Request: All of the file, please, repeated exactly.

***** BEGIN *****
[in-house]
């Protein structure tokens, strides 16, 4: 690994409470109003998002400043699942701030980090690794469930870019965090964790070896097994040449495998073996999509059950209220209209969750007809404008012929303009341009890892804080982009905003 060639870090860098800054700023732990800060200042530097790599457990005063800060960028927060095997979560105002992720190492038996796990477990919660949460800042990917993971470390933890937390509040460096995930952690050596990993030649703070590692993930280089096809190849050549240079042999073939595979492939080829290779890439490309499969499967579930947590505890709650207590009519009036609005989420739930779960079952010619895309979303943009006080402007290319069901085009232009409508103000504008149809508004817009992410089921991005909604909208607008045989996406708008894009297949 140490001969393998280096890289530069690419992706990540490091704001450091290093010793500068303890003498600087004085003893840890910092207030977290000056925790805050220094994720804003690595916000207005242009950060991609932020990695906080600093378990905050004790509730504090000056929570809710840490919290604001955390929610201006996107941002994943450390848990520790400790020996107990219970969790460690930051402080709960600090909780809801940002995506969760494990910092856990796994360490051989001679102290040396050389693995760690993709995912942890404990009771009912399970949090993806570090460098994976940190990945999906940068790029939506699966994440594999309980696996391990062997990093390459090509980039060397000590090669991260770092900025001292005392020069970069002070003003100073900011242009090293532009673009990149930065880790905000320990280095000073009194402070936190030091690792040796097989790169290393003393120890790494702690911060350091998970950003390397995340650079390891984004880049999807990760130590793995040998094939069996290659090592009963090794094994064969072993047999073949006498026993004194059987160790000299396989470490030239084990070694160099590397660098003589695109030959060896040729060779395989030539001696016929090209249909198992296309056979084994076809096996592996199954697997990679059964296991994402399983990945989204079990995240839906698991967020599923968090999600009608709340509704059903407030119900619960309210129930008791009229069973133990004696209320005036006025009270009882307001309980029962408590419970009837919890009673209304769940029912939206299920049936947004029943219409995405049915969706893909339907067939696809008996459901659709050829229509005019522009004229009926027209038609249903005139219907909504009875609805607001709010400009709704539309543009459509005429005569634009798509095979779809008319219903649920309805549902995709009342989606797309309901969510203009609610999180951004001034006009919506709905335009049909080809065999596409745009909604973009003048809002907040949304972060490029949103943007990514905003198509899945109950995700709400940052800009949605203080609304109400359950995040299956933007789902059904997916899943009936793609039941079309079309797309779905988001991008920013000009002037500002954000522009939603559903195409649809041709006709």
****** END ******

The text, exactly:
[in-house]
């Protein structure tokens, strides 16, 4: 690994409470109003998002400043699942701030980090690794469930870019965090964790070896097994040449495998073996999509059950209220209209969750007809404008012929303009341009890892804080982009905003 060639870090860098800054700023732990800060200042530097790599457990005063800060960028927060095997979560105002992720190492038996796990477990919660949460800042990917993971470390933890937390509040460096995930952690050596990993030649703070590692993930280089096809190849050549240079042999073939595979492939080829290779890439490309499969499967579930947590505890709650207590009519009036609005989420739930779960079952010619895309979303943009006080402007290319069901085009232009409508103000504008149809508004817009992410089921991005909604909208607008045989996406708008894009297949 140490001969393998280096890289530069690419992706990540490091704001450091290093010793500068303890003498600087004085003893840890910092207030977290000056925790805050220094994720804003690595916000207005242009950060991609932020990695906080600093378990905050004790509730504090000056929570809710840490919290604001955390929610201006996107941002994943450390848990520790400790020996107990219970969790460690930051402080709960600090909780809801940002995506969760494990910092856990796994360490051989001679102290040396050389693995760690993709995912942890404990009771009912399970949090993806570090460098994976940190990945999906940068790029939506699966994440594999309980696996391990062997990093390459090509980039060397000590090669991260770092900025001292005392020069970069002070003003100073900011242009090293532009673009990149930065880790905000320990280095000073009194402070936190030091690792040796097989790169290393003393120890790494702690911060350091998970950003390397995340650079390891984004880049999807990760130590793995040998094939069996290659090592009963090794094994064969072993047999073949006498026993004194059987160790000299396989470490030239084990070694160099590397660098003589695109030959060896040729060779395989030539001696016929090209249909198992296309056979084994076809096996592996199954697997990679059964296991994402399983990945989204079990995240839906698991967020599923968090999600009608709340509704059903407030119900619960309210129930008791009229069973133990004696209320005036006025009270009882307001309980029962408590419970009837919890009673209304769940029912939206299920049936947004029943219409995405049915969706893909339907067939696809008996459901659709050829229509005019522009004229009926027209038609249903005139219907909504009875609805607001709010400009709704539309543009459509005429005569634009798509095979779809008319219903649920309805549902995709009342989606797309309901969510203009609610999180951004001034006009919506709905335009049909080809065999596409745009909604973009003048809002907040949304972060490029949103943007990514905003198509899945109950995700709400940052800009949605203080609304109400359950995040299956933007789902059904997916899943009936793609039941079309079309797309779905988001991008920013000009002037500002954000522009939603559903195409649809041709006709």